Michael Griffith humbly remarks that his books do not qualify him as a “World Historical Individual,” yet in The Speaking Stone: Stories Cemeteries Tell, he accomplishes a feat that none of the politicians, industrialists, and artists he portrays could pull off: He brings the dead back to life.
The book’s conceit appears modest — to record the lives of people interred in Cincinnati’s Spring Grove Cemetery and Arboretum — but its impact is profound. These essays track the subtle ways history intersects with individuals, and they remind us that pride and ambition lead inexorably to oblivion. Griffith simultaneously sharpens our sympathy for solitary lives and chastens us for harboring fantasies of immortality.
Gravestones themselves, Griffith observes, “represent an attempt — conscious or not, self-ironizing or not — to claim for ourselves a limited permanence.” Very limited, as the author points out: “What vanity is more pitiful — or more poignant and inevitable — than the one that moves us to try, and fail, to dictate the terms we’re remembered by.”
Among the most colorful of the characters in The Speaking Stone is Fanny Wright, a Scots woman born in 1795 who at a young age “fell under the spell of American ideals of liberty.” After becoming a naturalized U.S. citizen, she devoted her life to civil rights, publicly advocating for the abolition of slavery and for women’s suffrage. Wright attempted to put her ideals into practice by establishing a utopian community on 2,000 wooded acres east of Memphis (where the suburb Germantown now lies).
Though the community (named Nashoba, “a Chickasaw word for wolf”) failed to achieve its emancipatory goals, Wright’s oratory prowess and striking figure (tall, red haired), turned her into a polarizing public figure. Griffith connects her story to contemporary concerns regarding the paradoxical nature of fame and “the prison-house of celebrity,” as he puts it. “To be known by the public,” he notes, “is to be owned by it. If Britney Spears earns a PhD in astrophysics, it will enter her obituary only after the crotch-shot caught on film by a paparazzo.”
This collection is replete with pop-cultural references that will appeal to Griffith’s fellow Gen X readers. Smokey and the Bandit, This Is Spinal Tap, and Bon Jovi provide touchstones for the author’s ruminations. One chapter, “Six Degrees of Jonathan Cilley,” reads like a variation on the Kevin Bacon game. Quietly, though, Griffith pivots from riffs on REM to quotations from Borges and Nabokov. These shifts from comedy to philosophy never seem jarring; they correspond with the author’s observation that death, like Six Degrees of Kevin Bacon, is the great leveler. “It’s hard to cling to the idea of social superiority when the formerly bright lines between high and low are dimmed, blurred, or effaced altogether,” Griffith writes.
Griffith, a professor of creative writing at the University of Cincinnati and lecturer at the Sewanee School of Letters, wants his essays to capture the non-linear, contingent nature of existence. Progress is an illusion, a label placed retroactively on a jumble of events. “We are poor, forked animals who live most of our lives, and thank God, in a state of ungress, regress, and circumgress,” Griffith avers. He likens his technique of wandering among tombstones looking for stories to “rhapsodomancy, the ancient mode of divination that involves flipping open a manuscript of poems at random.” He calls his method “graveyard-walk-omancy,” a narrative form driven by “impetus and accident.”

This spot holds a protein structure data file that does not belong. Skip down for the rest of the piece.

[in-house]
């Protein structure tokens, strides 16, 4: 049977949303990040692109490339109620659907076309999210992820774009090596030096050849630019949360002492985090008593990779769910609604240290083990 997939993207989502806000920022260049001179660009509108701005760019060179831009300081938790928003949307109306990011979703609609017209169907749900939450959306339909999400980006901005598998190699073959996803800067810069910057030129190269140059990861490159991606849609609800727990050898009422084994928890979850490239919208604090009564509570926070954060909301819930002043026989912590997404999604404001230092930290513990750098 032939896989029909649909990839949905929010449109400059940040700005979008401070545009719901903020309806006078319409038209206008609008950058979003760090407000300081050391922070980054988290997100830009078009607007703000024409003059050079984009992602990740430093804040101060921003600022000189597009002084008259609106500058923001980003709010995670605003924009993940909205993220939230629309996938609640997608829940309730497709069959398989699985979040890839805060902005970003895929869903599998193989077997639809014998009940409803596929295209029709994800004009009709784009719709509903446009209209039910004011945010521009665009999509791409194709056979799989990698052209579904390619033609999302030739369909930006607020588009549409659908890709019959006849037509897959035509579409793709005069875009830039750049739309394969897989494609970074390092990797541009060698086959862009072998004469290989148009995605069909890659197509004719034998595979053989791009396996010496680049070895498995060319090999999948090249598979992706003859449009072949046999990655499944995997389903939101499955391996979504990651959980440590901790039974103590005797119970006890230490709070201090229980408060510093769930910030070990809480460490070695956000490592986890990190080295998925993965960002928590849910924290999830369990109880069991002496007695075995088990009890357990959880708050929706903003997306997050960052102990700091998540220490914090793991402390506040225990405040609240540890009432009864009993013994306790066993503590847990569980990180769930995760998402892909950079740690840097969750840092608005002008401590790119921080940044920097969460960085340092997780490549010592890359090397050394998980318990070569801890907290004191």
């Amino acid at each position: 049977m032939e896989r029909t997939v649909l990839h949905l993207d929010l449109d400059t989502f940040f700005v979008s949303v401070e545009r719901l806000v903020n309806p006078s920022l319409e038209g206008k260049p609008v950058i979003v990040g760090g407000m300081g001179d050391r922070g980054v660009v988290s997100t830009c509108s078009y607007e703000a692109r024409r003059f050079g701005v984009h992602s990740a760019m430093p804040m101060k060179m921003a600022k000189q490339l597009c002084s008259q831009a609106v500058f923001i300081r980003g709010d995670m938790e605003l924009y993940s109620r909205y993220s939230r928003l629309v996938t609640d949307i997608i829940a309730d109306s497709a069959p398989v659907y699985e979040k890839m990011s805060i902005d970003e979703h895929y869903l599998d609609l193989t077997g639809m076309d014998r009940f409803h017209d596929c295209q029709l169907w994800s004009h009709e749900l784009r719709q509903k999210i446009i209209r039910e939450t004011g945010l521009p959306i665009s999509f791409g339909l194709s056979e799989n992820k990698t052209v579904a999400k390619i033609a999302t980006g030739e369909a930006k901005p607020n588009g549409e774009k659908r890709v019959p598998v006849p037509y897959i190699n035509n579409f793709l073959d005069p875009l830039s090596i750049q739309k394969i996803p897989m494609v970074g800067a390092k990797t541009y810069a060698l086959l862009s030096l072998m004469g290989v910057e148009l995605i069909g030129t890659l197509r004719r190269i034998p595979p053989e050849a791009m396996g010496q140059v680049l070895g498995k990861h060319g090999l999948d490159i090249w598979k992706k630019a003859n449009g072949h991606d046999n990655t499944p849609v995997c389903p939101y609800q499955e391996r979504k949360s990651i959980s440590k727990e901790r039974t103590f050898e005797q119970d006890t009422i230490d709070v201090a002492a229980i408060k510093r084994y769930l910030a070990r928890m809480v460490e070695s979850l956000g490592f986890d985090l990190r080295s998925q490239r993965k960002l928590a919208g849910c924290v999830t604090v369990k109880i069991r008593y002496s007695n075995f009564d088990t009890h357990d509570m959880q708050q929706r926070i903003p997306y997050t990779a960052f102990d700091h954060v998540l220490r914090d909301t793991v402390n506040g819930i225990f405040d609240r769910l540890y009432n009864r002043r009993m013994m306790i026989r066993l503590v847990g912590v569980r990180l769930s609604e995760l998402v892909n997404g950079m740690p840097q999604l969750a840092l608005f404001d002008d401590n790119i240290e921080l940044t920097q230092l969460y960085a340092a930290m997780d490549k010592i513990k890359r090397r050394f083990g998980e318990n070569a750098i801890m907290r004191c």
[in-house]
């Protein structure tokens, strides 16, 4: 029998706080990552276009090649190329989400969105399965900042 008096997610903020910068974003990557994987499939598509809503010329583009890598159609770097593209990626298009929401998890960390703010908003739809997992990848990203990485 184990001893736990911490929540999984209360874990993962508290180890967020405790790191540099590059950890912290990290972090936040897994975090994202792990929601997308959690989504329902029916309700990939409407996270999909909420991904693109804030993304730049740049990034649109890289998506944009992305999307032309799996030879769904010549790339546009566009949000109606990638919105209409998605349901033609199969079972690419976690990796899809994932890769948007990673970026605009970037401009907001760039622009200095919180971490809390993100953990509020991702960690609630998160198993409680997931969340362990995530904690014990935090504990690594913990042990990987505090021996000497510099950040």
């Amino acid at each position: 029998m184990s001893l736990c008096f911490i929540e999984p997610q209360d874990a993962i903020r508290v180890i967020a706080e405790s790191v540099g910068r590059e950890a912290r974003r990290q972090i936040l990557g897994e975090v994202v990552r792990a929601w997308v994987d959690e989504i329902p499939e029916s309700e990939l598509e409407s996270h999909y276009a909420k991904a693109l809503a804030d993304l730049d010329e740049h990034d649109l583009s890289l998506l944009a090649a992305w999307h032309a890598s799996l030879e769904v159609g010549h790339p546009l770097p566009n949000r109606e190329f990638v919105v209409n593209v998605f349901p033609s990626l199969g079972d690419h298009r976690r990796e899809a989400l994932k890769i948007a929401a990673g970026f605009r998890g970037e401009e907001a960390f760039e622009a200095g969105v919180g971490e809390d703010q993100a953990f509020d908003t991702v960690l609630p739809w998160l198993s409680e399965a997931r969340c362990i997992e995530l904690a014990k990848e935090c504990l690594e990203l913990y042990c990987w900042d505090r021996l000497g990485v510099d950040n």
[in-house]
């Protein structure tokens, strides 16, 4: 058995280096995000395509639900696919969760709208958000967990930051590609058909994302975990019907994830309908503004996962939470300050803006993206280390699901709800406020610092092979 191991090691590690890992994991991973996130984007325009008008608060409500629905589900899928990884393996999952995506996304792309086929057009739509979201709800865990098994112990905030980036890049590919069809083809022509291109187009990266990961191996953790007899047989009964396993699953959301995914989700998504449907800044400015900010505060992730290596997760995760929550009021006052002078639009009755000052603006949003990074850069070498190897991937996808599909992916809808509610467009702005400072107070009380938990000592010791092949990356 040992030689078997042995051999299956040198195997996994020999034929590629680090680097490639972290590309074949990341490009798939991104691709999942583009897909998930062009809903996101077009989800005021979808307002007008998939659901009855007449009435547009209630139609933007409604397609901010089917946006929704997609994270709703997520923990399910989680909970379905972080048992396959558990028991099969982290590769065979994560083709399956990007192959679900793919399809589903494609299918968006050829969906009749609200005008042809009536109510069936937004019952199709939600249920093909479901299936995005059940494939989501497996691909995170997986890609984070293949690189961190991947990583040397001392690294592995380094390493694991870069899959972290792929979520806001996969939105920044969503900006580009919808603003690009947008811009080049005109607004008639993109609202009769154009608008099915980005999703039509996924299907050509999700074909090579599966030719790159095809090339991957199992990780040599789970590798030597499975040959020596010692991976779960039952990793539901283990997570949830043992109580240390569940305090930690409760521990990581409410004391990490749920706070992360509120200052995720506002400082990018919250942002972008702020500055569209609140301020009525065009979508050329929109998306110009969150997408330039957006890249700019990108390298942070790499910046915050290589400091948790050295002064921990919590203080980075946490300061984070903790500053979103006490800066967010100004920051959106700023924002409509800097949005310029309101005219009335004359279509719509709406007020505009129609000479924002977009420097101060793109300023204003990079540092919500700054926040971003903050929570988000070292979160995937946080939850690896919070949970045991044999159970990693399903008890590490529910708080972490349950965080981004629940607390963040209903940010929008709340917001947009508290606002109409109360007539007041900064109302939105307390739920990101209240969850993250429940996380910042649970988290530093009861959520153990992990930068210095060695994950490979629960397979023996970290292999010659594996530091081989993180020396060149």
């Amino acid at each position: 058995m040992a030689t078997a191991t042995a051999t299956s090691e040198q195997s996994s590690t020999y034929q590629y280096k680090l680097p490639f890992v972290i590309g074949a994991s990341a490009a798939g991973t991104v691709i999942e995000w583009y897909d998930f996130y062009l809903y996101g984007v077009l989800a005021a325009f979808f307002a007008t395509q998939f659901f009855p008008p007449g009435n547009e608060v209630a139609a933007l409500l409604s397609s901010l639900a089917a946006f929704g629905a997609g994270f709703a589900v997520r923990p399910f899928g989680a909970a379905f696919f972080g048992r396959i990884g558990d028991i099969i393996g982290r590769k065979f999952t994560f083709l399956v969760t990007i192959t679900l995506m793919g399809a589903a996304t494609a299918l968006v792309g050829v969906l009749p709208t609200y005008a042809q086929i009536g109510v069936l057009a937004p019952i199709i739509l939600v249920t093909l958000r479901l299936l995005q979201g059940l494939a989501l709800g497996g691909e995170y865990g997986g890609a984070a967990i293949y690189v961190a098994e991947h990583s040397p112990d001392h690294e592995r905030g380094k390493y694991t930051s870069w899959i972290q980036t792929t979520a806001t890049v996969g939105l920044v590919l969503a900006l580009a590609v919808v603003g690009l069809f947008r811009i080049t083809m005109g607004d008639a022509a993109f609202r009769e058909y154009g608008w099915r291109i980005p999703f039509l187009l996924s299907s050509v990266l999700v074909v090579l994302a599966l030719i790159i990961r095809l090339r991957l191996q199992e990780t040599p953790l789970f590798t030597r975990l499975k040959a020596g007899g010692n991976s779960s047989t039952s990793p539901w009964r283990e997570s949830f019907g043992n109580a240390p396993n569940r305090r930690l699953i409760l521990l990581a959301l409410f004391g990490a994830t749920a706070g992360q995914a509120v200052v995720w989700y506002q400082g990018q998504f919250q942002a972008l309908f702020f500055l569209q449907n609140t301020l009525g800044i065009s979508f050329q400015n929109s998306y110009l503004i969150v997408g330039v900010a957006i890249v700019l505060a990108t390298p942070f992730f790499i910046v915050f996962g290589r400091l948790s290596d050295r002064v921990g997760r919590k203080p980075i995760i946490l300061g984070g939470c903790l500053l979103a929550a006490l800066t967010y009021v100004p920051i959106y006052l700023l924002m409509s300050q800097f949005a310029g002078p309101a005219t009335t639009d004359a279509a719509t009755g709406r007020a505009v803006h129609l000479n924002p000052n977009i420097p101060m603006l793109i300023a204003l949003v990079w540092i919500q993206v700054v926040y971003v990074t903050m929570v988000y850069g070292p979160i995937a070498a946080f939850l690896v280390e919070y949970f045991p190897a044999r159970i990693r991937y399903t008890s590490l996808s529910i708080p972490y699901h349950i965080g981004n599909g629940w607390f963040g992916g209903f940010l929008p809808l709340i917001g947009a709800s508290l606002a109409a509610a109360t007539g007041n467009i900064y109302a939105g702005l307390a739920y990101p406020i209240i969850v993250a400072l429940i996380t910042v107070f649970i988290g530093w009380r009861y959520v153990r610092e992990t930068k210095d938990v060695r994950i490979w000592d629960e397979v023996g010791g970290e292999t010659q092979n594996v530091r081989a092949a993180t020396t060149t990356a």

Griffith’s associative prose moves with the rapidity and vector redirections of a pinball machine. His chapter on drinking in Cincinnati, the nation’s “number-one most besotted” city in 1880, drifts from pub crawling with friends (“a rigorous, academically legitimate research technique that we called the Bender”) to the temperance movement to the invention of the beanbag.
The quality that ties the essays together is the “persistent strand of autobiography” — that is, Griffith’s own sensibility, honed by decades of writerly observation. He confesses that he is “a sucker for selflessness,” for stories of “self-sacrifice.” Griffith draws our attention to forgotten toilers (“editors, translators, single parents, pit crews, defensive stoppers in basketball”) with the knowledge that we too are headed for the ash heaps of history. The most impressive achievement on The Speaking Stone is that, in Griffith’s hands, such somber observations appear to be causes for celebration.
His knack for light humor enables Griffith to tackle serious issues — notably, the recurrence of racial violence in Cincinnati — without succumbing to despair. Griffith continually returns to the lesson of Spring Grove: “Immortality is capricious, a shape-shifter, and there’s no guessing what our legacies will be, if we are lucky enough to have them.” If we are supremely lucky, our stories will be told by someone like Michael Griffith, who possesses the vision and humanity to perceive, beneath our flaws and foibles, the unsung heroism of our mortal acts.
Sean Kinch grew up in Austin and attended Stanford. He earned a Ph.D. from the University of Texas. He now teaches English at Montgomery Bell Academy in Nashville.
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